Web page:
Leah Barkoukis

President Obama traveled to Newtown, Connecticut this evening to address the community in the wake of the horrific massacre of 26 children and adults at Sandy Hook Elementary. Business Insider reports:

Obama has taken the stage in Newtown. According to a White House pool report, he carried his speech in a black folder and delivered his remarks without a teleprompter. 

“Scripture tells us, do not lose heart, for outwardly we are wasting away, inwardly we are being renewed day by day," he began. "Here in Newtown, I come to offer the love and prayer of a nation." 

"It could have been any school. It could have been any town in America," he said. "All across this land of ours, we have wept with you. 

"Newtown, you are not alone." 

Recounting anecdotes of the heroism at Sandy Hook on Friday, Obama then described a scene of children helping each other, and one kid encouraging a teacher: "It's okay — I know karate, so I'll lead the way out." 

"Newtown, you have inspired us." 

"But we as a nation are left with some hard questions," he continued. 

"Every parent knows there's nothing we will not do to shield our children from harm...but we can't always be there for them," Obama said. "This job of keeping our kids safe and teaching them well is something we can only do together."

"We're all parents," he said. "They're all our children. This is our first task--caring for our children...This is how we'll be judged."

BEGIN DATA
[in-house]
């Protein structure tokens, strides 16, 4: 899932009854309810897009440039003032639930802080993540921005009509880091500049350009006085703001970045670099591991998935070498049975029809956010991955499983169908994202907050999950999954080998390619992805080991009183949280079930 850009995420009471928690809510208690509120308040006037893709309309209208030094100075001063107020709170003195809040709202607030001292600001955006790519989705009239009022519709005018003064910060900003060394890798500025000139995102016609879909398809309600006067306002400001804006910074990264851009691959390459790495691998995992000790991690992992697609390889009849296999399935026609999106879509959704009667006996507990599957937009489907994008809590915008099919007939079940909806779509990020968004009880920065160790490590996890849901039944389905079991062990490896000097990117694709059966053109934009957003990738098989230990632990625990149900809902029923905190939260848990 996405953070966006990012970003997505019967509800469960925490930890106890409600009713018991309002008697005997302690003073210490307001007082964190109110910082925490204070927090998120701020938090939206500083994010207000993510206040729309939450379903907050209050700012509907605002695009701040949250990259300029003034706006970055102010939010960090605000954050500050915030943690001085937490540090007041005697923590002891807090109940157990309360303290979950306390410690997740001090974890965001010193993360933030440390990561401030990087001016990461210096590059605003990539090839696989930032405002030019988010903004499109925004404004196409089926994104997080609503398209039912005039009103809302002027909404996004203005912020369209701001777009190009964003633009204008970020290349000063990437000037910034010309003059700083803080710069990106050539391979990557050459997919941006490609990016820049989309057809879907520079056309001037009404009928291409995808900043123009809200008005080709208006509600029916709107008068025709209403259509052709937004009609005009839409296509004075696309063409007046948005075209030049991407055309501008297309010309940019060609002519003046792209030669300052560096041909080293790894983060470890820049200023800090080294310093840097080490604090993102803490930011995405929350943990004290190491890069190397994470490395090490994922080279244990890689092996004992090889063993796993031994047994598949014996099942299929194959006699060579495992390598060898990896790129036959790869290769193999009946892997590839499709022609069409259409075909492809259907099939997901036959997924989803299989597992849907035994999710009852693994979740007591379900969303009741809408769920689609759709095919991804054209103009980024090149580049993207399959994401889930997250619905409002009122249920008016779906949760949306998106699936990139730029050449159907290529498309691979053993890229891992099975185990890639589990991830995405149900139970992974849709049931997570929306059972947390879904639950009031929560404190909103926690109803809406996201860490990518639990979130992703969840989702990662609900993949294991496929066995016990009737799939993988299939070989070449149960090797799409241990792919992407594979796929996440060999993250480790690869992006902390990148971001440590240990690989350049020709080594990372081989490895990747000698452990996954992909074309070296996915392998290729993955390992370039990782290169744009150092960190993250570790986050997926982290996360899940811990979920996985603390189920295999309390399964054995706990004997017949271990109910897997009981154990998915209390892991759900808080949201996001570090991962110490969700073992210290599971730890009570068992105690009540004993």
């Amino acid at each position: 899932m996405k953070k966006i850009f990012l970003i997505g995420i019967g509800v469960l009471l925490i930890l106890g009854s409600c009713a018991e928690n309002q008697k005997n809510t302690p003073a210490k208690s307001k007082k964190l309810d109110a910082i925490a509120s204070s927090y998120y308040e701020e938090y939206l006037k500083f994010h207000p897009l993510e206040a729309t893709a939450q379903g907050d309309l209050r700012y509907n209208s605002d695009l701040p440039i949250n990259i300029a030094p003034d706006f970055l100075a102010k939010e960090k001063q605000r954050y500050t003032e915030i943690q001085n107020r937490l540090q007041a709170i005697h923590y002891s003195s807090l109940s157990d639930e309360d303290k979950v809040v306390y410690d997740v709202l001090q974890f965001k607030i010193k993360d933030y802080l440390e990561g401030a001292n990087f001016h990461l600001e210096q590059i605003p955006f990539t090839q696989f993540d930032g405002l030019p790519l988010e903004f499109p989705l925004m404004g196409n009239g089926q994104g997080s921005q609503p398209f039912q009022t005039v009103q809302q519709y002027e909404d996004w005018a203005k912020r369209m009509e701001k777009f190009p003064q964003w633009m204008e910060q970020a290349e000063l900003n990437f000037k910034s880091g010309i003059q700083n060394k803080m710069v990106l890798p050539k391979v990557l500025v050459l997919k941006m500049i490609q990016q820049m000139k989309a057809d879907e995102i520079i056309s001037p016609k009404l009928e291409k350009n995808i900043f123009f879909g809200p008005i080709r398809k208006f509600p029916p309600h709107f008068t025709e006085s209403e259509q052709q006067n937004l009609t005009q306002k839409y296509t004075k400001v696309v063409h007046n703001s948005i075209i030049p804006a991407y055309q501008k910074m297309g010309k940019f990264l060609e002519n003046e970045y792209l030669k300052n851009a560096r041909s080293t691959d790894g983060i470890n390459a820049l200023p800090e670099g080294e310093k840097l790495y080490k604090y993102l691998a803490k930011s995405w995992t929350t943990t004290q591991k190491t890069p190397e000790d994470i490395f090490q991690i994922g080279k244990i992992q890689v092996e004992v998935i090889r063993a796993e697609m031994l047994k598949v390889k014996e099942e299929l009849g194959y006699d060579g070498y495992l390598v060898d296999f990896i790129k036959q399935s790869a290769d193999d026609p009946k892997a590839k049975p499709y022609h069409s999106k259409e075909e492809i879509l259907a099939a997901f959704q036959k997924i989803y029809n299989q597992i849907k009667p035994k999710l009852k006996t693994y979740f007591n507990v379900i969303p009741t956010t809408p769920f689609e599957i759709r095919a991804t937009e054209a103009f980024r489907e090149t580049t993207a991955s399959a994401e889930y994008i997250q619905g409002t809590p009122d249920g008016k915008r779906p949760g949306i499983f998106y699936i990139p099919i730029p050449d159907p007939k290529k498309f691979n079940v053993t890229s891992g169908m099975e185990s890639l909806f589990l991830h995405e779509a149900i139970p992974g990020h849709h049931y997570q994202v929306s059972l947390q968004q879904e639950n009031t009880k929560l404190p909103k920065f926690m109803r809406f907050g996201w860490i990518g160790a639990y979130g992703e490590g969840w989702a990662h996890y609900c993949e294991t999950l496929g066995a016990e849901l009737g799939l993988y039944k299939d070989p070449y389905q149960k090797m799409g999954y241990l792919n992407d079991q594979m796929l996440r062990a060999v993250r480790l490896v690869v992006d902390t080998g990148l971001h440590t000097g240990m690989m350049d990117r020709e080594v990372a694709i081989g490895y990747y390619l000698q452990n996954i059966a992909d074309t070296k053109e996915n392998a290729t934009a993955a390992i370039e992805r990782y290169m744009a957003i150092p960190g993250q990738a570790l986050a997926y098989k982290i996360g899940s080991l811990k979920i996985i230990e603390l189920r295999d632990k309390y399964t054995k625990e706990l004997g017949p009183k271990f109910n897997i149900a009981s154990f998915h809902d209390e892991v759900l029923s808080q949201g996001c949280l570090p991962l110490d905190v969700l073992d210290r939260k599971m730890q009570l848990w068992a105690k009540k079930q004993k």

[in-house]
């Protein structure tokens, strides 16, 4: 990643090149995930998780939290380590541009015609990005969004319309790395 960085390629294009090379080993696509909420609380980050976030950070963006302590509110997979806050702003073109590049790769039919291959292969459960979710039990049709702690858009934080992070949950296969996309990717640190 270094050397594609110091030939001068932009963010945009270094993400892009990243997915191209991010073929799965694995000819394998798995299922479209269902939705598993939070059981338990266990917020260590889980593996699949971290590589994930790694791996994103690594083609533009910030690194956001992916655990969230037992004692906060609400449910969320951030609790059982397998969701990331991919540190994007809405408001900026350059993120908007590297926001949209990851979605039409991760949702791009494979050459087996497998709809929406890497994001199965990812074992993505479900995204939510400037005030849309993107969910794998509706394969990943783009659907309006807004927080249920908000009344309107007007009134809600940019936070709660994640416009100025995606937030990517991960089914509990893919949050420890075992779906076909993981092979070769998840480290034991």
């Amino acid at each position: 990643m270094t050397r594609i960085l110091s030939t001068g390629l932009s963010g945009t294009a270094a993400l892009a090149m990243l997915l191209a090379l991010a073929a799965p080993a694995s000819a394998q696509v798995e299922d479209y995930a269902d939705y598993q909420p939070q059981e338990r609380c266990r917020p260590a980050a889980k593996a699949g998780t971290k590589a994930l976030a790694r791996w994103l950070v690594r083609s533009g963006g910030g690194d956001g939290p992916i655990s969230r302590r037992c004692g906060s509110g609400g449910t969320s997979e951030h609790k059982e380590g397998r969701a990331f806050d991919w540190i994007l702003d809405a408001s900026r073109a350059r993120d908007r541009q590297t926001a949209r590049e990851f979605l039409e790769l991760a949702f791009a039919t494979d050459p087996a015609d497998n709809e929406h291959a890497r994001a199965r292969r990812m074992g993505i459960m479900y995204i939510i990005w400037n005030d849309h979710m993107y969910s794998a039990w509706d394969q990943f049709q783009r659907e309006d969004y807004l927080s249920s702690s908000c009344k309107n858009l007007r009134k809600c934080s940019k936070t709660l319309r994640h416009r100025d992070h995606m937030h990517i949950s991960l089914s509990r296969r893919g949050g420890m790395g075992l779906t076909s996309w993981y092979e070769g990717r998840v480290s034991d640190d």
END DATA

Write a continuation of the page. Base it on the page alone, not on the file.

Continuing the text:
"By that measure, can we truly say as a nation that we’re meeting our obligations?" 

"If we’re honest with ourselves the answer is no. We’re not doing enough, and we’ll have to change.”

Noting that this is the fourth time as President he has had to address a grieving community in the wake of a mass shooting, Obama continued: 

"We can't tolerate this anymore. These tragedies must end. And to end them we must change." 

"In the coming weeks I will use whatever powers this office holds…in an effort aimed at preventing more tragedies like this," Obama added, although he did not elaborate on what that effort might entail. 

"No single law or set of laws can eliminate evil from the world," he said. "But that can't be an excuse for inaction." 

"Are we really prepared to say we are powerless in the face of such carnage? That the politics are too hard?" he asked. 

President Obama finished his 18-minute speech by reading the names of the victims and saying, “God has called them all home…Let us find the strength to carry on make the country worthy of their memory.” According to reports, Obama privately told Connecticut Gov. Malloy that Friday was the most difficult day of his presidency.


Leah Barkoukis

Leah Barkoukis is the Managing Editor at Townhall Magazine.

Author Photo credit: Jensen Sutta Photography